pigs are treated with antimicrobial agents (antibiotics, zinc oxide, copper sulfate, organic acids,
phytogenics, etc.) that control intestinal pathogens. Thus, in many
cases, enhancing protein digestion
eliminates the need for expensive
medications and prevents the outbreak of costly diseases. In most
commercial farms, however, feed
digestibility is ignored when diarrhea problems are encountered.

Prevent protein indigestion
To prevent protein indigestion
in newly weaned pigs, several


http://www.WATTAgNet.com/articles/19946 http://www.WATTAgNet.com/articles/19946 http://www.WATTAgNet.com

Table of Contents for the Digital Edition of Pig International - November 2017

Pig International - November 2017
Contents
Pigs and Money
Industry Happenings
What you should know about gastric ulcers in pigs
Business, science behind phytogenics in pig feeds
Mastitis in sows: A perennial problem
Understanding chemistry of organic acids in antibiotic-free diets
How piglet gastric pH development affects gut health
Debunking trace mineral myths in animal nutrition
Animal feed formulation: Fiber matrix secrets revealed
World’s top 40 pork processors
World’s top 40 pork producers
5 programs pig producers don’t want to miss at IPPE 2018
Products
Marketplace
Advertisers’ Index
Pig International - November 2017 - BB1
Pig International - November 2017 - BB2
Pig International - November 2017 - Pig International - November 2017
Pig International - November 2017 - Cover2
Pig International - November 2017 - Contents
Pig International - November 2017 - Pigs and Money
Pig International - November 2017 - Industry Happenings
Pig International - November 2017 - What you should know about gastric ulcers in pigs
Pig International - November 2017 - 5
Pig International - November 2017 - 6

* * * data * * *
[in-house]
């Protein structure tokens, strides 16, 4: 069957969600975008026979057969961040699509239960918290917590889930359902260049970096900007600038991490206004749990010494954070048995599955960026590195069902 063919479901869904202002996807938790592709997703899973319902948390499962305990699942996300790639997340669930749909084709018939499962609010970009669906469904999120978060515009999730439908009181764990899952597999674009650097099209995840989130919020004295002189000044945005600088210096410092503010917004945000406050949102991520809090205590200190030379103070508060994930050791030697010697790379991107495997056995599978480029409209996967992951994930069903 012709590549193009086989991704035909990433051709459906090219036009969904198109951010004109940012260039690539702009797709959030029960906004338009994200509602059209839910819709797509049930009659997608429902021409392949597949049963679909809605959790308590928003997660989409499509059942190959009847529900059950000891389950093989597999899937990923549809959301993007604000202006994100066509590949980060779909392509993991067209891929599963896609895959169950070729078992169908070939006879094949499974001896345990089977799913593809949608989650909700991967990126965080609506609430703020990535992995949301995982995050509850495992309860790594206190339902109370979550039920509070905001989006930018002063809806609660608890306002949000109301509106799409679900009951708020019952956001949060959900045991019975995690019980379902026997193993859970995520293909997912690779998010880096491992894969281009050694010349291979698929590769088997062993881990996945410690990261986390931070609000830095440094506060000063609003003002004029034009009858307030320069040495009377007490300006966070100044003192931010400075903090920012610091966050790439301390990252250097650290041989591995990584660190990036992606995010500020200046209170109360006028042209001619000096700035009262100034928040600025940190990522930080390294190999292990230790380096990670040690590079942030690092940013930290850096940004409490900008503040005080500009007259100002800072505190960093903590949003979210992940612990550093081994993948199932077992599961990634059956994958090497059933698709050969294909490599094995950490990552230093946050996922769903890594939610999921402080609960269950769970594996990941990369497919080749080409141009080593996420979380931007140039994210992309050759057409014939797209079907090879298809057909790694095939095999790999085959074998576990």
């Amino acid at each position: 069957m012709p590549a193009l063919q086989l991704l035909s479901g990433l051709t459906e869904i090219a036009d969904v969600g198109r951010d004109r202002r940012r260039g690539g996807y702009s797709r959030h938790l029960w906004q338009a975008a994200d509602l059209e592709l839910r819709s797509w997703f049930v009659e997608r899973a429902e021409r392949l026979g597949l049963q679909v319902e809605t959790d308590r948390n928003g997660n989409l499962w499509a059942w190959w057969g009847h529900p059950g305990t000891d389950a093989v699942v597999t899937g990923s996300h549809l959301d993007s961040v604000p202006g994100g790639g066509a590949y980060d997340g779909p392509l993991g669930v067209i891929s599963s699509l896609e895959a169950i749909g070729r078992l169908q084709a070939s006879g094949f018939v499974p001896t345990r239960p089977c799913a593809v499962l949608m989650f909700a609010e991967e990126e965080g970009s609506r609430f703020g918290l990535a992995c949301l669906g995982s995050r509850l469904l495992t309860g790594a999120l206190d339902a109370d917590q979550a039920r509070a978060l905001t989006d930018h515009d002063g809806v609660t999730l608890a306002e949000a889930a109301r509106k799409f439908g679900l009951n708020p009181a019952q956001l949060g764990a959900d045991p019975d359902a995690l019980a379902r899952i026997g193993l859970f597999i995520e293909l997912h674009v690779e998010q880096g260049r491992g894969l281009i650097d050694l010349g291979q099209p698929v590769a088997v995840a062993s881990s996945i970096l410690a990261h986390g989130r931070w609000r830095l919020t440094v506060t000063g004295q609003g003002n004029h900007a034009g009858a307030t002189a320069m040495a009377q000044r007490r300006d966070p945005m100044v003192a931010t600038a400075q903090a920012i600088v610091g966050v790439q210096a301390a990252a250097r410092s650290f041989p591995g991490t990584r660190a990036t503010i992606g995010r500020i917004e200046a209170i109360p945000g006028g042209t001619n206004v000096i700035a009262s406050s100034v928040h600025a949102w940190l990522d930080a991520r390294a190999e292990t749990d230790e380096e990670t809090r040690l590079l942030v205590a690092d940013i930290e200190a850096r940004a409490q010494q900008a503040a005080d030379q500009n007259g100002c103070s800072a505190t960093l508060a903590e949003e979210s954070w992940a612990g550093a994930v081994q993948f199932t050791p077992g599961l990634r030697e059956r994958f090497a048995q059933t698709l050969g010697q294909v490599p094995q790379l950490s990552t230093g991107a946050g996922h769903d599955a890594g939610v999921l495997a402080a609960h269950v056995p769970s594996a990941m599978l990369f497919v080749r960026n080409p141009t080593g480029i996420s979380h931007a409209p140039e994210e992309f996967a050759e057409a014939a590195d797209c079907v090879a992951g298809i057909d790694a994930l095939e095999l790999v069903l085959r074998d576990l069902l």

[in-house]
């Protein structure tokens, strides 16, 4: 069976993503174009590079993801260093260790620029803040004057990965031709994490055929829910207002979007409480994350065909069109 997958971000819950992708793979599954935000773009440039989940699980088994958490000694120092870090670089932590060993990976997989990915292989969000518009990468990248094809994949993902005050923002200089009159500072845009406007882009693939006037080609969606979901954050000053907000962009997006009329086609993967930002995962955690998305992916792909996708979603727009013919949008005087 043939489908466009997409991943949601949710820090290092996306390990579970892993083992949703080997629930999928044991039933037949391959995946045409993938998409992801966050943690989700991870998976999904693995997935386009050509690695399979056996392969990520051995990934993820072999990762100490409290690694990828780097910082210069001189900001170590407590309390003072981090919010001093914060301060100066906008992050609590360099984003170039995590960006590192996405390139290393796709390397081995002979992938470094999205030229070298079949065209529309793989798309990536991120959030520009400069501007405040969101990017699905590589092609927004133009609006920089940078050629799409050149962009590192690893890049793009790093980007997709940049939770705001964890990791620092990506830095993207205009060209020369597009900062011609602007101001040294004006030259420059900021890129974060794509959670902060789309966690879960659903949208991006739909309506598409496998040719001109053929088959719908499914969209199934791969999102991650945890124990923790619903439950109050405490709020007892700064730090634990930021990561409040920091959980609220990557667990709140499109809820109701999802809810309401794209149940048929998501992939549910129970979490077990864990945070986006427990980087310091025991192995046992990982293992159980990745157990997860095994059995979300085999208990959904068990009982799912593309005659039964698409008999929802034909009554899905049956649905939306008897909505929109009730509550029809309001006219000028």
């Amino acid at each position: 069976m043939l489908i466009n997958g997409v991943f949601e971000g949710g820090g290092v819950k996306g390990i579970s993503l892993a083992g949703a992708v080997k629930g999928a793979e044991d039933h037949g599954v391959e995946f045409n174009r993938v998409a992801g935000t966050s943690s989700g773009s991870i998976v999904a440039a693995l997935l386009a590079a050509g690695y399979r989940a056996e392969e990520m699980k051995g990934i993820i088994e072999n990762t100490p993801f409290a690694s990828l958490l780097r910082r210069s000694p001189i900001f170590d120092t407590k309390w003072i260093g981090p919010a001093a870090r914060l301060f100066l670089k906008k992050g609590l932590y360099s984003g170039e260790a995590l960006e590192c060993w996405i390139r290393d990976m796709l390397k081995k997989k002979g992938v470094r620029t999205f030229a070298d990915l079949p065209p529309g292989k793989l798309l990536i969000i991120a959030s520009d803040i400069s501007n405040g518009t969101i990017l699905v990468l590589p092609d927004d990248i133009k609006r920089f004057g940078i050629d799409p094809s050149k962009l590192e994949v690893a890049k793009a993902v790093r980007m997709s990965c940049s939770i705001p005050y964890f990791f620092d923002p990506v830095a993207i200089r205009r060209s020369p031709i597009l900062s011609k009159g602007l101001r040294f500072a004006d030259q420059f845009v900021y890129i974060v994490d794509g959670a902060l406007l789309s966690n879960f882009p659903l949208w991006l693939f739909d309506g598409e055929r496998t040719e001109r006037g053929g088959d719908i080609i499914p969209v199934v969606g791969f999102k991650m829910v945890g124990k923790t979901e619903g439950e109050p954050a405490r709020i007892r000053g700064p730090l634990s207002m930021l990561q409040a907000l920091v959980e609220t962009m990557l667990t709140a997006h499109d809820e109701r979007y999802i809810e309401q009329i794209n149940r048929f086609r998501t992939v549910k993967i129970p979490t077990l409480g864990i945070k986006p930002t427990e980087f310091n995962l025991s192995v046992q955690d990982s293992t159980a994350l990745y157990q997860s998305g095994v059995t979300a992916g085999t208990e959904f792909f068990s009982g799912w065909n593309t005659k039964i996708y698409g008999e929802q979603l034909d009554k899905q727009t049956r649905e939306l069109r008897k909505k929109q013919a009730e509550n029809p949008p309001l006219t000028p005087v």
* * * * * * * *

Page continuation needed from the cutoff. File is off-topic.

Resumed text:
Pig International - November 2017 - 7
Pig International - November 2017 - Business, science behind phytogenics in pig feeds
Pig International - November 2017 - 9
Pig International - November 2017 - 10
Pig International - November 2017 - 11
Pig International - November 2017 - 12
Pig International - November 2017 - 13
Pig International - November 2017 - Mastitis in sows: A perennial problem
Pig International - November 2017 - 15
Pig International - November 2017 - 16
Pig International - November 2017 - 17
Pig International - November 2017 - 18
Pig International - November 2017 - 19
Pig International - November 2017 - Understanding chemistry of organic acids in antibiotic-free diets
Pig International - November 2017 - 21
Pig International - November 2017 - 22
Pig International - November 2017 - 23
Pig International - November 2017 - How piglet gastric pH development affects gut health
Pig International - November 2017 - 25
Pig International - November 2017 - 26
Pig International - November 2017 - 27
Pig International - November 2017 - Debunking trace mineral myths in animal nutrition
Pig International - November 2017 - 29
Pig International - November 2017 - 30
Pig International - November 2017 - 31
Pig International - November 2017 - Animal feed formulation: Fiber matrix secrets revealed
Pig International - November 2017 - 33
Pig International - November 2017 - 34
Pig International - November 2017 - 35
Pig International - November 2017 - World’s top 40 pork processors
Pig International - November 2017 - World’s top 40 pork producers
Pig International - November 2017 - 5 programs pig producers don’t want to miss at IPPE 2018
Pig International - November 2017 - Products
Pig International - November 2017 - Advertisers’ Index
Pig International - November 2017 - Cover3
Pig International - November 2017 - Cover4